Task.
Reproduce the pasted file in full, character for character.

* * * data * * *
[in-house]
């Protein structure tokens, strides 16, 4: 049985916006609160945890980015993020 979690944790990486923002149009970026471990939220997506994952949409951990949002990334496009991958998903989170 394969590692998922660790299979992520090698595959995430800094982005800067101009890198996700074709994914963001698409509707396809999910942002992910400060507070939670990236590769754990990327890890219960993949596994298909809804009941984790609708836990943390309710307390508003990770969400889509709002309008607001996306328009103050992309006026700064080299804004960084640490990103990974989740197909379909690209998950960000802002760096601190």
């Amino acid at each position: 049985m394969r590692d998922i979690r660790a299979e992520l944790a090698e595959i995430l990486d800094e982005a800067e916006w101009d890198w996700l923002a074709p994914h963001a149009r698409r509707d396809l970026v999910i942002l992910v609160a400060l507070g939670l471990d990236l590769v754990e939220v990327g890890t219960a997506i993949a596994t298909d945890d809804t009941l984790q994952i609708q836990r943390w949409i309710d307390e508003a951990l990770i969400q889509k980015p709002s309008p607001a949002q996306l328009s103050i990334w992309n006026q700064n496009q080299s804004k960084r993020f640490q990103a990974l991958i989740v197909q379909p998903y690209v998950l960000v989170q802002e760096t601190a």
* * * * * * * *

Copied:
[in-house]
């Protein structure tokens, strides 16, 4: 049985916006609160945890980015993020 979690944790990486923002149009970026471990939220997506994952949409951990949002990334496009991958998903989170 394969590692998922660790299979992520090698595959995430800094982005800067101009890198996700074709994914963001698409509707396809999910942002992910400060507070939670990236590769754990990327890890219960993949596994298909809804009941984790609708836990943390309710307390508003990770969400889509709002309008607001996306328009103050992309006026700064080299804004960084640490990103990974989740197909379909690209998950960000802002760096601190």
């Amino acid at each position: 049985m394969r590692d998922i979690r660790a299979e992520l944790a090698e595959i995430l990486d800094e982005a800067e916006w101009d890198w996700l923002a074709p994914h963001a149009r698409r509707d396809l970026v999910i942002l992910v609160a400060l507070g939670l471990d990236l590769v754990e939220v990327g890890t219960a997506i993949a596994t298909d945890d809804t009941l984790q994952i609708q836990r943390w949409i309710d307390e508003a951990l990770i969400q889509k980015p709002s309008p607001a949002q996306l328009s103050i990334w992309n006026q700064n496009q080299s804004k960084r993020f640490q990103a990974l991958i989740v197909q379909p998903y690209v998950l960000v989170q802002e760096t601190a």